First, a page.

In New England, there’s a funny thing that happens to everyone when summer fades, the fall leaves all hit the ground and winter’s unmistakable bite is in the air.
Everyone gets upset.
“Ugh, it’s going to SNOW soon.”
“Not looking forward to snow, that’s for sure.”
“I can’t get used to this. What happened to summer?!?”
Well I’ll tell you what happened to summer. The seasons changed, just like they do every year, and now it’s winter.
It’s because of the general unhappiness about this well-known tradition in weather patterns that most people think I’m nuts for not regarding it with the same disdain.
But honestly all I can think about is winter cooking. It’s kind of like rediscovering your sweater collection after a summer of wearing dresses and shorts. It feels new and exciting and full of possibilities (I really like sweaters).
Out comes the crock pot. Slow cooking delicious veggies and meats all day long is one of the absolute best things about winter. Especially after a long, cold day hiking or snowshoeing, it’s all I can think about.
This pulled chicken dish was inspired by my recent trip to Syracuse, NY for a race. While there, my running travel buddy Kate and I went to Dinosaur Bar-B-Que, which is well-known for its authentic BBQ – and for good reason. It was a truly amazing meal.
I actually found Dinosaur BBQ bottled sauce at our local grocery store (that’s how famous it is), so even though it’s not pulled pork, this dish is still slathered in mouth-watering, lip-smackingly sweet and savory sauce that you’ll dream about when it’s gone.
What You Need:
- One whole chicken. Size doesn’t matter too much, as long as it’ll fit in your crock pot
- 1 yellow onion (or half a yellow and half a red, like I did)
- 1 1/2 cups vegetable broth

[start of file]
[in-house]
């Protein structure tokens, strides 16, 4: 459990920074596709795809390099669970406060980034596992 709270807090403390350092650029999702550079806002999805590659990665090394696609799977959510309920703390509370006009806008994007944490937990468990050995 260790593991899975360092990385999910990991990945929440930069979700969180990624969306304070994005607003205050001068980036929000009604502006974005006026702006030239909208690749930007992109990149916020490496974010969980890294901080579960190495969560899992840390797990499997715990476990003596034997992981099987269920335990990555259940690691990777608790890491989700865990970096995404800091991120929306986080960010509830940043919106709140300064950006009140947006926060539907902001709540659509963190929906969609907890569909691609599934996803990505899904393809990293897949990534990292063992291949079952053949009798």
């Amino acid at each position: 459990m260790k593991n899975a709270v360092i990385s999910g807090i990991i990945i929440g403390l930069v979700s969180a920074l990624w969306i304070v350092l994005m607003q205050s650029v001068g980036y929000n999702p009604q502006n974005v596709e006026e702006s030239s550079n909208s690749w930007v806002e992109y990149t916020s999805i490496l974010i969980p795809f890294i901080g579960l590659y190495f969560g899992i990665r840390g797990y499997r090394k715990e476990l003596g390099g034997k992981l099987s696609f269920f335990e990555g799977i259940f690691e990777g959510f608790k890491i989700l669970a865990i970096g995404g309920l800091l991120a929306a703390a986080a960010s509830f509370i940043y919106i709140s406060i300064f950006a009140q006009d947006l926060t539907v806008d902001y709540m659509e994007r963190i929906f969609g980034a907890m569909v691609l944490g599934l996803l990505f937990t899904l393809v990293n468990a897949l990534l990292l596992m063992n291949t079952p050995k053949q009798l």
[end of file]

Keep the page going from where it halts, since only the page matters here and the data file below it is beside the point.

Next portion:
- 1 1/2 tsp fresh ground black pepper
- 1 jar of your favorite BBQ sauce – look for Dinosaur BBQ!
What You Do:
Slice the onion and lay the slices on the bottom of the crock pot, creating a bed on which the chicken will lie. This helps insulate the heat and keep the chicken from over cooking in one area over another.
So I skinned the chicken (messy business) and trimmed off some of the fat before I put it in the crock pot. If you like the skin, that’s up to you. It’ll save some time to leave it on, for sure. Just make sure to empty the insides. If you’ve ever made a Thanksgiving turkey, it’s the same deal.
Place the whole chicken over the bed of onions. Pour the vegetable broth over the whole thing, and then sprinkle with pepper.
Place the lid on there and set on high for 4 hours, or low for 6.
A good way to test if the chicken is “pulled chicken-ready” is to try pulling off a leg or something. If it pulls right off the bone, you’re good to go.
Using two large wooden spoons, lift the chicken out of the crock pot and place on a large cutting board. VERY CAREFULLY pull the meat apart, separating it into a large bowl. Pull out any and all bones you find. Some will be big and obvious, but there are a multitude of smaller, more hidden bones and/or hard cartilage parts that will make a giant mouthful of pulled chicken sandwich suddenly more of an ordeal than it should be.
Once you have separated the meat from the bones and pulled out all the bones you can find, use a fork to break it up further. I then used my hand to sift through the pulled chicken to double-check all the bones and hard part had been removed. This is a critical step so be extra careful.
Then, add your BBQ sauce! Be liberal and mix it around well with your fork.
Serve on two pieces of toasted bread and, of course, add more BBQ sauce if the mood strikes you!
Pro-Tip: Don’t mash too hard with the fork. Pulled chicken is pulled chicken, not chicken salad! 🙂